Since 2008 Dr Emma Sheehan, Professor Attrill, and a host of students and research assistants have monitored the return of life to the reef after years of bottom towed fishing. By ‘flying’ a towed high-definition camera above the seabed, they have been able to paint a picture that is informing management and monitoring strategies for future MPAs in the UK and other temperate regions.
One of the most important discoveries to emerge from Lyme Bay is the role that sandy areas play in providing key habitats for species. As contained in their paper 'Drawing Lines at the Sand', the sand and gravel beds within MPAs are often not covered by EU legislation – with protected status usually confined to the rocks and reefs that boast very visual populations of marine life.
“It is something of an ‘inconvenient discovery’ for many that these inter-reef areas are not only important to animals, such as crabs and lobsters, who bury themselves in it, but also provide habitat for sessile, habitat building, typically reef associated species, such as sponges and sea fans,” Emma says.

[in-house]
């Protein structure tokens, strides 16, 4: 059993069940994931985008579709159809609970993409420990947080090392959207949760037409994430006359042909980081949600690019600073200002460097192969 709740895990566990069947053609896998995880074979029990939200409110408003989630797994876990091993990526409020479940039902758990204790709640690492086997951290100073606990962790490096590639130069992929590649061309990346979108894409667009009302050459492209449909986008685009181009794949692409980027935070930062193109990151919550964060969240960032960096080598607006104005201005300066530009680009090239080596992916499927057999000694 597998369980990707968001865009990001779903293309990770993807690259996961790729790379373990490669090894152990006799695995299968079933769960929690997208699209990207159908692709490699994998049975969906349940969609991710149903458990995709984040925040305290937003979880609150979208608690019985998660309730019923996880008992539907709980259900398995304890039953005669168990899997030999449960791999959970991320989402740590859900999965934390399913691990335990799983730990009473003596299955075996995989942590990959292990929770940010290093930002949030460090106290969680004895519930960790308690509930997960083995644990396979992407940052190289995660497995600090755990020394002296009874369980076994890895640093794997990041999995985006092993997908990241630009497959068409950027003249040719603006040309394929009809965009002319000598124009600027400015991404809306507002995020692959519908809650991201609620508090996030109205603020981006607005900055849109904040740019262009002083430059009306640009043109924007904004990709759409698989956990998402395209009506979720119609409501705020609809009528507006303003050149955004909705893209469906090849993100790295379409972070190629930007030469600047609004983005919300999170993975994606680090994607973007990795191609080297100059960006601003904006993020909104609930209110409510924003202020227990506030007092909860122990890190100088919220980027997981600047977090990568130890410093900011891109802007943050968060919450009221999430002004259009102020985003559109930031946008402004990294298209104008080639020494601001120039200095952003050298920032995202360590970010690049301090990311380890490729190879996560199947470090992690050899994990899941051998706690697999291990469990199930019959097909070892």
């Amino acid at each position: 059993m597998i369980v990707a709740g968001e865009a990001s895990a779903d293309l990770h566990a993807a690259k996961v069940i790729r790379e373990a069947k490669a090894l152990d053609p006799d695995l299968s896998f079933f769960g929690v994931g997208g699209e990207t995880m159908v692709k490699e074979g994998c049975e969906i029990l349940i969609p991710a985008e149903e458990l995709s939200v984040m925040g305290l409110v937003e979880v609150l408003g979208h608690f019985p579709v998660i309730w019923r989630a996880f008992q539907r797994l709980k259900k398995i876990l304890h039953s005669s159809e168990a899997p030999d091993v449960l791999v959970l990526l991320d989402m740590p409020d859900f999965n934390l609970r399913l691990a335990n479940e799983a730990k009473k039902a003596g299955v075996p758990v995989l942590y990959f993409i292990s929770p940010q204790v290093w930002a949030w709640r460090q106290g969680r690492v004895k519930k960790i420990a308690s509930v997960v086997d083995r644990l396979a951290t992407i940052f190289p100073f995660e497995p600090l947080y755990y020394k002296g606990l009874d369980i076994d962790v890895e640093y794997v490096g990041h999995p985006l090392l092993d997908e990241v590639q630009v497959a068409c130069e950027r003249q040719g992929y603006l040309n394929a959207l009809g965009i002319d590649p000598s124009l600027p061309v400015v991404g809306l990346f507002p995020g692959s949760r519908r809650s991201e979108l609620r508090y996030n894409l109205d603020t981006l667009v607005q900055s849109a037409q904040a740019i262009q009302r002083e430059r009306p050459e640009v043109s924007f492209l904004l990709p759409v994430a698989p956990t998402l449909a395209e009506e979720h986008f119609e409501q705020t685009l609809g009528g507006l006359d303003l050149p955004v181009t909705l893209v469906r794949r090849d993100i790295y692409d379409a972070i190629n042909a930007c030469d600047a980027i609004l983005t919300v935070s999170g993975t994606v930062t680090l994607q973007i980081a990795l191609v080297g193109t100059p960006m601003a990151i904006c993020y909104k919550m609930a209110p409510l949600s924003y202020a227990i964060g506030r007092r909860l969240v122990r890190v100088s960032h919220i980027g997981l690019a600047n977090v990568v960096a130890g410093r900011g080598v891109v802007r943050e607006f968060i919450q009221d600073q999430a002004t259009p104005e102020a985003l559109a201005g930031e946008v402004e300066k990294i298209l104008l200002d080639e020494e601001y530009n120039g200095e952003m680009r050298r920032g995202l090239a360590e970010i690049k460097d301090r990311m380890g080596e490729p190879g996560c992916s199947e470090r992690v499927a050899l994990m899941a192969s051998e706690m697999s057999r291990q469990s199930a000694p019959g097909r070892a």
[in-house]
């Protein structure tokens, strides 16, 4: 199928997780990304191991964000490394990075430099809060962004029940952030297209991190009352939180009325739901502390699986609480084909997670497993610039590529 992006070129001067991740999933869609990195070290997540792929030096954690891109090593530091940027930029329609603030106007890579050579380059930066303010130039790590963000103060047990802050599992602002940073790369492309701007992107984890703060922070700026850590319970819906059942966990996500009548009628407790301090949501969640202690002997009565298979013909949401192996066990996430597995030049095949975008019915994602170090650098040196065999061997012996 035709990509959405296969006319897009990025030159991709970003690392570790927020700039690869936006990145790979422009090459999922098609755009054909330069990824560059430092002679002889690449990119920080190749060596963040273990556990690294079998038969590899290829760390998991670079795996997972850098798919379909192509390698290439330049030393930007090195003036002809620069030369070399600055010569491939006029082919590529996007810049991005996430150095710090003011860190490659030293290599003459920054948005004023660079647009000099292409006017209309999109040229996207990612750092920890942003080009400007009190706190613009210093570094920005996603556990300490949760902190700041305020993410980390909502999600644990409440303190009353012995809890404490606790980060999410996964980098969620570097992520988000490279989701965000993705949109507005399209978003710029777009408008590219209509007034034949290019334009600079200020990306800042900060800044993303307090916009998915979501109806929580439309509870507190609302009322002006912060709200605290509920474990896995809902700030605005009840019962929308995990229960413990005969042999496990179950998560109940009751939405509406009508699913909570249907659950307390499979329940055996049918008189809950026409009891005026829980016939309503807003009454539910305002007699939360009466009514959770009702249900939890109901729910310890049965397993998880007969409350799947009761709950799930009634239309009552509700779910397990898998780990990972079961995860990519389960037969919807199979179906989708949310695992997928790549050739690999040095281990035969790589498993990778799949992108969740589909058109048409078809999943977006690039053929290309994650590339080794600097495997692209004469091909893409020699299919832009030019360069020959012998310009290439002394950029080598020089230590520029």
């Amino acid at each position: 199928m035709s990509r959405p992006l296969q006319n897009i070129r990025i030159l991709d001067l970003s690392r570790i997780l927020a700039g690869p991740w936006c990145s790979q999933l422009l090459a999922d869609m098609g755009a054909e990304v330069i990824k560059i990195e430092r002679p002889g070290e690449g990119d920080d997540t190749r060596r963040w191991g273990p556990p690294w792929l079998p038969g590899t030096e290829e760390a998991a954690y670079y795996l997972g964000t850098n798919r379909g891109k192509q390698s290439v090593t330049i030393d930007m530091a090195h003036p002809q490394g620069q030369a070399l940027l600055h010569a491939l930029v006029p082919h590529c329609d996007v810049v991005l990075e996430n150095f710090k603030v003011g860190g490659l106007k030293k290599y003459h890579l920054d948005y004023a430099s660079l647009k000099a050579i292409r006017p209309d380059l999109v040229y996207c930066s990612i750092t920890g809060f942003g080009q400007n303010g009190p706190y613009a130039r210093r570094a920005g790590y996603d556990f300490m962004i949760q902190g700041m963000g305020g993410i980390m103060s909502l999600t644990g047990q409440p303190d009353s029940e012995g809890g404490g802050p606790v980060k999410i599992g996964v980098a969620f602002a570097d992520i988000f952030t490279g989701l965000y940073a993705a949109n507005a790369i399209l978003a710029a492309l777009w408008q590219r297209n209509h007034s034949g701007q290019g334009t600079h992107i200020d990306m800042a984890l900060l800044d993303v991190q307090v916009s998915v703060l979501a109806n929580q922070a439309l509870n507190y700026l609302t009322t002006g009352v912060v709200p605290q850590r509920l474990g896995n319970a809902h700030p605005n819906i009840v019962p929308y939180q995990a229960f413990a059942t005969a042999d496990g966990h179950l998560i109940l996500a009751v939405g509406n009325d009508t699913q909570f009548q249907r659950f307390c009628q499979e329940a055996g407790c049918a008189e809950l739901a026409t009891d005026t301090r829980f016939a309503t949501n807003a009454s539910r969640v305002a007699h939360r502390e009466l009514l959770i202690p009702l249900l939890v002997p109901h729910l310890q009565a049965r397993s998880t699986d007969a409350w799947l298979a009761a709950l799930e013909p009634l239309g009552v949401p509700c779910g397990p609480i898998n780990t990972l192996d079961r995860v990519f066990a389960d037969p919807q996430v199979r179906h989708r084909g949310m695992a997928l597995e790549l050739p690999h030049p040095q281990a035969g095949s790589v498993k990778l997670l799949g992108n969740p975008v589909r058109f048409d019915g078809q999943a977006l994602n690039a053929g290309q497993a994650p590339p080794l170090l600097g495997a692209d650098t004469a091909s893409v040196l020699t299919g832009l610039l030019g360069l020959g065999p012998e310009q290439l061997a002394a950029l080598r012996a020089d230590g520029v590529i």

“When we first began taking video transects in 2008, these sessile reef-associated species simply weren’t there. But by 2011, the increased abundance of these species, suggested that these sandy areas were in fact sediment veneers on rock, indicating that the reefs extend much further than previously thought”.
- Dr Emma Sheehan, Senior Research Fellow (Marine Institute), Plymouth University
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